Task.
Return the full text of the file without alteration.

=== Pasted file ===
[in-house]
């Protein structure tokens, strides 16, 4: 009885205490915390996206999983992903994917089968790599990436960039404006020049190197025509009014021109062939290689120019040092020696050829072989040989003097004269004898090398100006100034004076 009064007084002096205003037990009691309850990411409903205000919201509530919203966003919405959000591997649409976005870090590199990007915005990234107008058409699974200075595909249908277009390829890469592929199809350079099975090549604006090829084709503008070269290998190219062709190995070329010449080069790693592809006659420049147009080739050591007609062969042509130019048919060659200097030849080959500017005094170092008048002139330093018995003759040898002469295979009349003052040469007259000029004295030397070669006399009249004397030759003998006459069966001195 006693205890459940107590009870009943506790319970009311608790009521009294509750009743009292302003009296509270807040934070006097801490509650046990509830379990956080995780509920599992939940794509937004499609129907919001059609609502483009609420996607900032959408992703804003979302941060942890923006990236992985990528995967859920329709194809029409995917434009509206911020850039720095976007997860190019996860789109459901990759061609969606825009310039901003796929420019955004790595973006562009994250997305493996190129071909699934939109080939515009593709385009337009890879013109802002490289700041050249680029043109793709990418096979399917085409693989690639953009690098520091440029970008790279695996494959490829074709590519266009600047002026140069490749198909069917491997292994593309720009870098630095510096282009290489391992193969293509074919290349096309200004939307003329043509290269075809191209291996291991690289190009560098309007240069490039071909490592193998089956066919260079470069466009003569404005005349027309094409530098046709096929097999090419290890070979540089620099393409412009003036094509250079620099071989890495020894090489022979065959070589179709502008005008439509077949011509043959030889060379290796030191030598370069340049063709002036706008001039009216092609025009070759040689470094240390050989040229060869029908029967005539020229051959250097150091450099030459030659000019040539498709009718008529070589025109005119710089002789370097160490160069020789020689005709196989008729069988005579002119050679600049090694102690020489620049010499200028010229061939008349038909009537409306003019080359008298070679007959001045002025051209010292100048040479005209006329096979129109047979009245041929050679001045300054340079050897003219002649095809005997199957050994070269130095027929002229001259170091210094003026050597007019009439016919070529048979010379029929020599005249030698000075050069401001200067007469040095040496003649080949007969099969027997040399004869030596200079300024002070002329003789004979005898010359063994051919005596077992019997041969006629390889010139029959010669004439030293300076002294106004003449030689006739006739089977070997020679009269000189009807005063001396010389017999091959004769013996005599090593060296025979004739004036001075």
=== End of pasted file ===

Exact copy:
[in-house]
């Protein structure tokens, strides 16, 4: 009885205490915390996206999983992903994917089968790599990436960039404006020049190197025509009014021109062939290689120019040092020696050829072989040989003097004269004898090398100006100034004076 009064007084002096205003037990009691309850990411409903205000919201509530919203966003919405959000591997649409976005870090590199990007915005990234107008058409699974200075595909249908277009390829890469592929199809350079099975090549604006090829084709503008070269290998190219062709190995070329010449080069790693592809006659420049147009080739050591007609062969042509130019048919060659200097030849080959500017005094170092008048002139330093018995003759040898002469295979009349003052040469007259000029004295030397070669006399009249004397030759003998006459069966001195 006693205890459940107590009870009943506790319970009311608790009521009294509750009743009292302003009296509270807040934070006097801490509650046990509830379990956080995780509920599992939940794509937004499609129907919001059609609502483009609420996607900032959408992703804003979302941060942890923006990236992985990528995967859920329709194809029409995917434009509206911020850039720095976007997860190019996860789109459901990759061609969606825009310039901003796929420019955004790595973006562009994250997305493996190129071909699934939109080939515009593709385009337009890879013109802002490289700041050249680029043109793709990418096979399917085409693989690639953009690098520091440029970008790279695996494959490829074709590519266009600047002026140069490749198909069917491997292994593309720009870098630095510096282009290489391992193969293509074919290349096309200004939307003329043509290269075809191209291996291991690289190009560098309007240069490039071909490592193998089956066919260079470069466009003569404005005349027309094409530098046709096929097999090419290890070979540089620099393409412009003036094509250079620099071989890495020894090489022979065959070589179709502008005008439509077949011509043959030889060379290796030191030598370069340049063709002036706008001039009216092609025009070759040689470094240390050989040229060869029908029967005539020229051959250097150091450099030459030659000019040539498709009718008529070589025109005119710089002789370097160490160069020789020689005709196989008729069988005579002119050679600049090694102690020489620049010499200028010229061939008349038909009537409306003019080359008298070679007959001045002025051209010292100048040479005209006329096979129109047979009245041929050679001045300054340079050897003219002649095809005997199957050994070269130095027929002229001259170091210094003026050597007019009439016919070529048979010379029929020599005249030698000075050069401001200067007469040095040496003649080949007969099969027997040399004869030596200079300024002070002329003789004979005898010359063994051919005596077992019997041969006629390889010139029959010669004439030293300076002294106004003449030689006739006739089977070997020679009269000189009807005063001396010389017999091959004769013996005599090593060296025979004739004036001075």